Review: ‘Mother Panic’ #10 Brings Us Closer To The True Emotions Behind The Character

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As Violet Page’s (aka Mother Panic) recovers from the surgery that saved her life, she continues her personal investigation into ‘Gather House’ the mysterious place that helped create what she is today. She soon discovers another possible Gather House survivor, one who might just unleash feelings and memories the stoic Violet has little patience for. But is this other woman friend or foe? Was she perhaps something even more?Mother Panic

Mother Panic #10
“Under The Skin Part 1”
Written by:
Jody Houser
Art by
: Shawn Crystal
Colors by
: Jean-Francois Beaulieu
Letters by: John Workman & Shawn Crystal
Cover by: Tommy Lee Edwards
Variant Cover by: Sana Takeda
Mother Panic created by: Gerard Way, Jody Houser and Tommy Lee Edwards

Writing

Jody Houser continues to write a deeply three-dimensional character in Violet. I mean, sure she is a cybernetically engineered and enhanced fighter (this is a comic book!) but under all that (hence the title of this arc) is an emotionally scarred young woman. We are always privy to Violet’s thoughts, and they tell us so much about her. Her narration in this chapter, sprinkled with great bits of snark, show us a highly intelligent woman, one who is always on the defensive because she is wounded; emotionally and physically. The centerpiece scene is an encounter at a party between Violet and another young woman from Gather House. The meeting stirs up all sorts of feelings for Violet and causes her to lose the razor sharp focus she had going into the party. It’s almost like a sucker punch for her. It’s great writing by Houser.Mother Panic

On the actual action side, it does lack a little. The fan boy in me would love to see more fighting, more encounters with other Gotham masks (I can just imagine Violet running into little Damian Wayne/Robin. I think he would be in love). But it’d be easy for Houser to just write her as another bad-ass and she doesn’t. Don’t get me wrong, when she’s gone out as Mother Panic, the character is one tough vigilante and there’s been action before. This issues costume scene is brief, but it at least shows she’ prone to losing her cool, like she does at the end here, giving into her growing emotions that are starting to betray the cold and calculated ‘hero’ we started with at the beginning of the series. Violet is on the verge of becoming a fully realized character and it’s great to read. I can wait on the action for now.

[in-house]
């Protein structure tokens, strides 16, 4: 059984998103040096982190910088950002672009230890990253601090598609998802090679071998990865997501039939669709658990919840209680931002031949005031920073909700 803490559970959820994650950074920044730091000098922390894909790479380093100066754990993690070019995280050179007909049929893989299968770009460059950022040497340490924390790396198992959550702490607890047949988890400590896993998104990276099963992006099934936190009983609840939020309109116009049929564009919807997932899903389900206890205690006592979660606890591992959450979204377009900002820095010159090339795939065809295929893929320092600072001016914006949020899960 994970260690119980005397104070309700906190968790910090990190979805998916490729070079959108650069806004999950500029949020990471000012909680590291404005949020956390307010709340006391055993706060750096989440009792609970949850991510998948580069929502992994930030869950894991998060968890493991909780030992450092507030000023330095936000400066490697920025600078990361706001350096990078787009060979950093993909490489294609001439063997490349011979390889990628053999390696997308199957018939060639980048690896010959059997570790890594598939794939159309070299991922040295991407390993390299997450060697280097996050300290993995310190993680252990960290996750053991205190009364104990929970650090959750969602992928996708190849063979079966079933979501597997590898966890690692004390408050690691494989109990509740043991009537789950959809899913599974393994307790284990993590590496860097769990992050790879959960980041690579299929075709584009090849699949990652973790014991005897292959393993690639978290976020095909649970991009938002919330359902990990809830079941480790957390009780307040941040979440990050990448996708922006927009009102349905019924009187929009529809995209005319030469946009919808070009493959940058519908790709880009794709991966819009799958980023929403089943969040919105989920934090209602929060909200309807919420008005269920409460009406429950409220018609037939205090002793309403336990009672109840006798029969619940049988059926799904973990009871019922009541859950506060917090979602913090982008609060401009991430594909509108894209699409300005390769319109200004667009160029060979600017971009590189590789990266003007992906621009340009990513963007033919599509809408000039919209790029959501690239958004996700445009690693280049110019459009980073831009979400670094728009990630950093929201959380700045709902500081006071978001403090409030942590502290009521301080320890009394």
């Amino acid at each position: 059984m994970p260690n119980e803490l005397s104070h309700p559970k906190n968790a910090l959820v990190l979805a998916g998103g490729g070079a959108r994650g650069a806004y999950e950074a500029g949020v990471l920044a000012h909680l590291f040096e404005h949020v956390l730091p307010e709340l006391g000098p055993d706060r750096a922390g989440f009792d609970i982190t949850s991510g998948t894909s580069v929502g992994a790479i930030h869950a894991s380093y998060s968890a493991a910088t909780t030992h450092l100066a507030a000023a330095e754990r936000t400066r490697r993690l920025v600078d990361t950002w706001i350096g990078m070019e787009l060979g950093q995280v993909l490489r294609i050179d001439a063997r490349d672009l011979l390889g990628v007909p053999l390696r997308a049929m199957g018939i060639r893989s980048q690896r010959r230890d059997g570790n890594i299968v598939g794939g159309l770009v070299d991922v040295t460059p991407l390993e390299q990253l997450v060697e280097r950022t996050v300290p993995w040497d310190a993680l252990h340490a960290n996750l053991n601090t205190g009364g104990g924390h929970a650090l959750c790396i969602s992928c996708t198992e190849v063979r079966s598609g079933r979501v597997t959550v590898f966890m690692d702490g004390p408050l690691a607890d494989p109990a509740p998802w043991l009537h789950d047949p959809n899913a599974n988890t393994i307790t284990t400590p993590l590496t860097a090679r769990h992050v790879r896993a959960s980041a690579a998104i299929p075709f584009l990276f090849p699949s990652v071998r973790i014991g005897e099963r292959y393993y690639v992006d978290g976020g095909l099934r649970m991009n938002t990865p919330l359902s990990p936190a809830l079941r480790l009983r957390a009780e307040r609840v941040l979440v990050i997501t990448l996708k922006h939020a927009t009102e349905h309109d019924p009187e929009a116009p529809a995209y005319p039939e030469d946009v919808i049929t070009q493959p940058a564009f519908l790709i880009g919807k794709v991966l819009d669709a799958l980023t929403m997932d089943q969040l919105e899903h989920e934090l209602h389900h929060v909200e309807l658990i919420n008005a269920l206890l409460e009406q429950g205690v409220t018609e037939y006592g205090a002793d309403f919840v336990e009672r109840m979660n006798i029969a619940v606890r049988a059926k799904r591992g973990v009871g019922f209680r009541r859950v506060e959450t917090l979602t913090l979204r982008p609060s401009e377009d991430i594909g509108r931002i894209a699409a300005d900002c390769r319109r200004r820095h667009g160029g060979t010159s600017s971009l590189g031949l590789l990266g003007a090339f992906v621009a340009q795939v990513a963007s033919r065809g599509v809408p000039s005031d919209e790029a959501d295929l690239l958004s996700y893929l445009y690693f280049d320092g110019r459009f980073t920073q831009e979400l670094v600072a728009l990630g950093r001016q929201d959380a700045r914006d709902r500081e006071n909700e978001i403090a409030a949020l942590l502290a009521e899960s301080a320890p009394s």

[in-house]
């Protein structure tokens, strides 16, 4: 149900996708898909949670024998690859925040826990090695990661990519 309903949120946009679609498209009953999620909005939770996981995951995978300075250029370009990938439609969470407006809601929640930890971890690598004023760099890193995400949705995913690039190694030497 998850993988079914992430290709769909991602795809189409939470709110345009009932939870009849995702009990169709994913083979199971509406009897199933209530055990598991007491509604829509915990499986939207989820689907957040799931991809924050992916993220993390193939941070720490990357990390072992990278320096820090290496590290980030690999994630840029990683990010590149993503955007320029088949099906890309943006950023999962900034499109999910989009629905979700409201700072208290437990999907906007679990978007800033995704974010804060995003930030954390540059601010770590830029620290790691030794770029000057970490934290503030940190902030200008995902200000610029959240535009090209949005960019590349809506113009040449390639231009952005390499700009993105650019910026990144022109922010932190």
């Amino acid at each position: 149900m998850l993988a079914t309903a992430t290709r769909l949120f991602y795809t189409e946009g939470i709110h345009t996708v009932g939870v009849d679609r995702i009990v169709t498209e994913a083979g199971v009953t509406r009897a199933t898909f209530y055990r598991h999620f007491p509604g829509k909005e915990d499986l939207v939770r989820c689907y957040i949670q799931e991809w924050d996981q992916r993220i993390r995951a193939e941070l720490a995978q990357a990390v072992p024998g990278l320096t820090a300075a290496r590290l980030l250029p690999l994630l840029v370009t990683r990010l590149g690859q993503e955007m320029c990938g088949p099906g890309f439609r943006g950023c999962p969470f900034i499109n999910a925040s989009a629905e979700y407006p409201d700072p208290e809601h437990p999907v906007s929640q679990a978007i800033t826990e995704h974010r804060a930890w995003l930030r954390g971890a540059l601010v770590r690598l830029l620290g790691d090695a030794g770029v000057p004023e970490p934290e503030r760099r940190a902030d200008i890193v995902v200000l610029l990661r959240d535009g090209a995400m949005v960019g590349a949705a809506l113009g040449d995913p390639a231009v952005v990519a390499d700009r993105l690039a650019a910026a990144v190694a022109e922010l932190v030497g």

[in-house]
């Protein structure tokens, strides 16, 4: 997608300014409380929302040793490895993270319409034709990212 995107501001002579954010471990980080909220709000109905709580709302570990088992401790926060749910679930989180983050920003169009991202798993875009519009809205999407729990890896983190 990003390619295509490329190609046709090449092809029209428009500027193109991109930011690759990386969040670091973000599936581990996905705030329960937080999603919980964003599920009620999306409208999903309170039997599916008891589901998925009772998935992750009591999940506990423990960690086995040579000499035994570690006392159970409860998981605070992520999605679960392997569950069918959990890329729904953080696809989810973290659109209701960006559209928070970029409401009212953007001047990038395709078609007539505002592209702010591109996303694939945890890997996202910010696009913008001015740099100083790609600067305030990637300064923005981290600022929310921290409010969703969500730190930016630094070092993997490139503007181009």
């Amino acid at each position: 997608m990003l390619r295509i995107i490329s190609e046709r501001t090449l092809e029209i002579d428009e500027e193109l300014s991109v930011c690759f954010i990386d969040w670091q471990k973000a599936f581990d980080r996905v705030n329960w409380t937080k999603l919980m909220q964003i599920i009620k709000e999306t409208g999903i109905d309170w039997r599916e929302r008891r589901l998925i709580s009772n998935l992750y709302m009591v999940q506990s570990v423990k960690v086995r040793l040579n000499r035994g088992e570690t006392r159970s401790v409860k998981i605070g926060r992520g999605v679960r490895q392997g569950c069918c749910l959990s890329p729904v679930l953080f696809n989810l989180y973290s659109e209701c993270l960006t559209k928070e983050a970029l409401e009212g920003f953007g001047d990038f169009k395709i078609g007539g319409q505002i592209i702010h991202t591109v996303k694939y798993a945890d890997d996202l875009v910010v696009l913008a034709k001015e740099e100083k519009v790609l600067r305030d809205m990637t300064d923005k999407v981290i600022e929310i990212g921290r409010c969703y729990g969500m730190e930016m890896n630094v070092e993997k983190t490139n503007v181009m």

Art

Shawn Crystal’s line work is great here. There’s a cartoony, stylized vibe that sets him apart from the other artists that have worked on the series, but that style is great for capturing the subtle emotions in faces. He brings a level of subtle softness that highlights that emotion.  He’s also great at capturing small details. The art and layouts are crisp, with the word balloons and dialog boxes sometimes serving as connective markers. And for my money, he always draws the best version of Violet in costume.Mother Panic

Colorist Jean-Francois Beaulieu puts the vibrancy on the whole thing that gives in that extra push that makes it leap off the page or screen. I have read the book both on paper and digitally and either way it pops. The art team in tandem creates a world of dark shadows and dim lights that occasionally pops with color, especially when we see that beautiful stark white Mother Panic costume on the page. I think I have said it before, but the design of the character has always been one of my favorite things about this title.

I also want to add a quick word about the great covers this book has had. I’m not a big fan of variant covers, but the Young Animal books have been doing it right by having unique artists draw the occasional cover. The variant for Mother Panic #10 is by artist Sana Takeda (Monstress). You can see part of it as the featured image at the top of this review.

Conclusion

Mother Panic has in a way been the odd ball of Young Animal. And that is not to say it’s the strangest in the imprint (far from it!). Its oddball status stems from how, on the surface, this seems like just another vigilante tale set in Gotham. But the further the book goes along, the more we see this is turning into a story of abuse and survival, both emotional and physical. Maybe the lack of action is part of the point? Maybe there is more to Violet’s life than being just another Gotham City Mask? I guess only time will tell. But I’ll continue reading. You should too.